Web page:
Technology And The Deep State

Donald Trump; Bernie Sanders; Jeremy Corbyn; Marine Le Pen. If you had suggested only a decade ago that any one of those four might become a significant political figure, you would have been laughed out of any room. What has happened to politics as we knew it? Where are the military-industrial complexes of yesteryear? Is this all Facebook’s fault? Sort of. Not really. Let me explain.

A couple of years ago I wrote about the notion of the Ruling Party–the idea that the doyens of leading political parties have more in common with one another than with most of their own party, let alone the hoi polloi, and become an essence a cabal passing power from one member to another. As the great Scottish science-fiction writer Charles Stross puts it:

Is the United Kingdom a one party state? […] I’m nursing a pet theory. Which is that there are actually four main political parties in Westminster: the Conservatives, Labour, the Liberal Democrats, and the Ruling Party. The Ruling Party is a meta-party…it always wins every election, because whichever party wins is led by members of the Ruling Party, who have more in common with each other than with the back bench dinosaurs

Of late I’ve noticed more and more references to an even more politically paranoid notion: the Deep State. Initially coined to refer to “influential anti-democratic coalitions within the Turkish political system,” the term subsequently spread to Egypt … and now, believe it or not, to the good old USA.

“Vote all you want. The secret government won’t change,” declaims the Boston Globe, summarizing an interview with Michael Glennon of Tufts University. Patrick Smith echoes in Salon:

This is not a democracy […] My concern is with the limits imposed by the entrenched power of our permanent government, otherwise known as the “deep state.” […] “Kennedy was probably the last president not thoroughly approved by the deep state” […] [Obama] appears to have won or lost [foreign policy initiatives] depending on whether the deep state sanctioned the policy direction.

Want more? I give you Mike Lofgrens’s “Anatomy of the Deep State“and two recent Zero Hedge pieces, “Forget The New World Order, Here’s Who Really Runs The World,” and “The Deep State: The Unelected Shadow Government Is Here To Stay.”

Is it true? Is America truly ruled by shadowy figures making secret decisions? …If only things were so simple. The notion seems more than a little hyperbolic. Most of the above verges on conspiracy theory, and some crosses the line. I do love Charles Stross and Zero Hedge, but both veer predictably and gleefully towards the apocalyptic given even the slightest provocation.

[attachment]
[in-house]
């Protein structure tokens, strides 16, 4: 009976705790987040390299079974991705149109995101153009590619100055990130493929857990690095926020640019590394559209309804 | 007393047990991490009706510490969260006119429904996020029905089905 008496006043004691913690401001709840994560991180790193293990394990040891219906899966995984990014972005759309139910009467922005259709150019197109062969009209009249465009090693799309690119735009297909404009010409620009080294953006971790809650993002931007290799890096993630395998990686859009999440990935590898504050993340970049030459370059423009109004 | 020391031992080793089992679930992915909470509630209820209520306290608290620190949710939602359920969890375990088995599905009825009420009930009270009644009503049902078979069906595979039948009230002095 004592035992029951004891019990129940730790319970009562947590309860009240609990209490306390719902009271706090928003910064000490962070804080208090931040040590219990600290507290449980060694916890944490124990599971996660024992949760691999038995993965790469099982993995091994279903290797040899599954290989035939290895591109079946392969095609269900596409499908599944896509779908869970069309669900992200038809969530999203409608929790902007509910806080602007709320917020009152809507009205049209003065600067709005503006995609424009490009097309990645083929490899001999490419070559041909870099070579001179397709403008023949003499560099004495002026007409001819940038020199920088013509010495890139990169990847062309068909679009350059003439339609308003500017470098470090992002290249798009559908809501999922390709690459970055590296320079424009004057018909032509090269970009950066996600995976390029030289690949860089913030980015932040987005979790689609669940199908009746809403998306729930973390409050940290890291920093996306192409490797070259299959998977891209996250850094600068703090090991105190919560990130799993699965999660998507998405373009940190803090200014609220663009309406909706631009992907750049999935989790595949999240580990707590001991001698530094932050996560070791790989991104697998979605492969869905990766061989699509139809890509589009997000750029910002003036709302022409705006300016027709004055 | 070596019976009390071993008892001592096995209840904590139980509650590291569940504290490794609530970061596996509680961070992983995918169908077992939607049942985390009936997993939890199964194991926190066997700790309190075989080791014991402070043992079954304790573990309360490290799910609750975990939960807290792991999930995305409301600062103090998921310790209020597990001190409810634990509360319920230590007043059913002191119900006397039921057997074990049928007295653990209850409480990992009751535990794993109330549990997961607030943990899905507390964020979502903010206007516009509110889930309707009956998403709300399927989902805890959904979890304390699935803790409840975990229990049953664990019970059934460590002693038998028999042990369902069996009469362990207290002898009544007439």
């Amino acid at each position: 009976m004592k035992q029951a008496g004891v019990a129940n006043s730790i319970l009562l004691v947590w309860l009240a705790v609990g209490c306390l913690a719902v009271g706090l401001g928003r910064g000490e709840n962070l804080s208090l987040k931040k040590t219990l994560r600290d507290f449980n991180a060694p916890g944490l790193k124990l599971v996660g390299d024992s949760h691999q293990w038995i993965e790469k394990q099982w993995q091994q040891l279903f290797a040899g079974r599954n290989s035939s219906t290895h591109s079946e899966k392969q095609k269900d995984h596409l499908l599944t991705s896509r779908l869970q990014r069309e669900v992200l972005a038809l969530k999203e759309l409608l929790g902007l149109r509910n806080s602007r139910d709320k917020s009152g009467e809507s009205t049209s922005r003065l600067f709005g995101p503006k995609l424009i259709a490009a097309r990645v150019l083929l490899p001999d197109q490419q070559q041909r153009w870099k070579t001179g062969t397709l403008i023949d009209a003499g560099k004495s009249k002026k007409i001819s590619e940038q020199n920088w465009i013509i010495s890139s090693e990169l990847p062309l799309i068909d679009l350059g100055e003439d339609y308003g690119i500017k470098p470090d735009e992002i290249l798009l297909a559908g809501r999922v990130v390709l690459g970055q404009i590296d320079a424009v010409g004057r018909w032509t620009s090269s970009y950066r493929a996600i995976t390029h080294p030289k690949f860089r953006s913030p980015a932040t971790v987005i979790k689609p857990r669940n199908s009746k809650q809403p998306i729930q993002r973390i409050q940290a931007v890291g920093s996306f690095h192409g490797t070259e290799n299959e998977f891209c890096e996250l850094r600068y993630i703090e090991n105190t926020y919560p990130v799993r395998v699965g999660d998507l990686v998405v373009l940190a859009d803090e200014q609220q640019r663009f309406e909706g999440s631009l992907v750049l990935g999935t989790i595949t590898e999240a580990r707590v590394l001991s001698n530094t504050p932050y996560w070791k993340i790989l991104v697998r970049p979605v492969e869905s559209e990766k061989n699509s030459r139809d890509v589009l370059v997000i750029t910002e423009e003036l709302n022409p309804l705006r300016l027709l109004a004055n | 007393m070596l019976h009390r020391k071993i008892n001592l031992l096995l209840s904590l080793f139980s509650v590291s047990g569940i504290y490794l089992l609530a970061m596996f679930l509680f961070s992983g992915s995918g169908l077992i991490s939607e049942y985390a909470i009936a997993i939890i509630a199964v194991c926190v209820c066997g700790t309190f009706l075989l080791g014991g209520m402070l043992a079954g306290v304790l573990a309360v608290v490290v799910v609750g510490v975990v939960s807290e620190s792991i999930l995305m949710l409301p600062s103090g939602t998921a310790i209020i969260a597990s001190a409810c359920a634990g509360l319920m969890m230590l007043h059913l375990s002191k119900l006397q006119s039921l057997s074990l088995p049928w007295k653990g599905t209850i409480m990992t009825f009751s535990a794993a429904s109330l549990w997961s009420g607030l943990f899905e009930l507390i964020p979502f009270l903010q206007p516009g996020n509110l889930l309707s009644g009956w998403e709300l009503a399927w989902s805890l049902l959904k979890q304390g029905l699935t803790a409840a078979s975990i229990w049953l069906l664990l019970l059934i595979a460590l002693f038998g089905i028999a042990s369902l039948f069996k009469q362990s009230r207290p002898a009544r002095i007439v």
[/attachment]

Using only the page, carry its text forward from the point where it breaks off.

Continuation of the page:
But whether it’s true is almost beside the point. What matters is that its fundamental argument, that representative democracy has been subverted on a colossal scale, now verges on conventional wisdom. Blame the Ruling Party, the Deep State, the ultra-rich, and/or the Illuminati and the Knights Templar; it doesn’t matter. Ever larger demographic cohorts are becoming increasingly convinced–very possibly correctly–that Politics As We Know It does not truly represent them, and never will.

Regardless of whether you believe the Ruling Party or the Deep State are actively subverting democracy, there’s little question that the political status quo is almost comically clumsy and prone to massive abuse. Witness the NSA’s deep culture of entitlement to carte blanche surveillance, rubber-stamped by secret courts. Witness procedural end-runs around meaningful protest and debate, such as:

Once upon a time the Serious Media could sweep all this under the rug. Not deliberately, by commission, but passively, by omission; by quietly accepting that this was the way the world worked, and either ignoring or subtly undermining those who disagreed with that precept. But the era of Serious Media gatekeeping is long over. Facebook is the new gatekeeper, the new inflater of filter bubbles, the new widener of Overton windows. And, as The Economist puts it:

Globalisation and digitisation have speeded up the pace of creative destruction […] the forces sweeping through the capitalist economy are also sweeping through politics: the old party machines are imploding, and political entrepreneurs have the wherewithal to take over old parties or to build new ones.

That’s why Jeremy Corbyn, memorably described as a man who “makes Bernie Sanders look like Ted Cruz,” is the new leader of Britain’s storied Labour Party. That’s why Donald Trump, the most vile major-party American contender in recent memory (no mean feat) still stands atop the polls. Yes, it’s still very early in the interminable American election cycle. But still.

I suspect we are witnessing symptoms of an important political phase shift. “Serious” people may write off the four politicians I mentioned atop this post as risible; but a sizable and growing tranche of the electorate–people who see themselves as freed, by technology, from old media’s blinkers–treat the “serious” candidates, and media, with exactly the same kind contempt. And it is increasingly hard to argue that they have no reason at all to do so.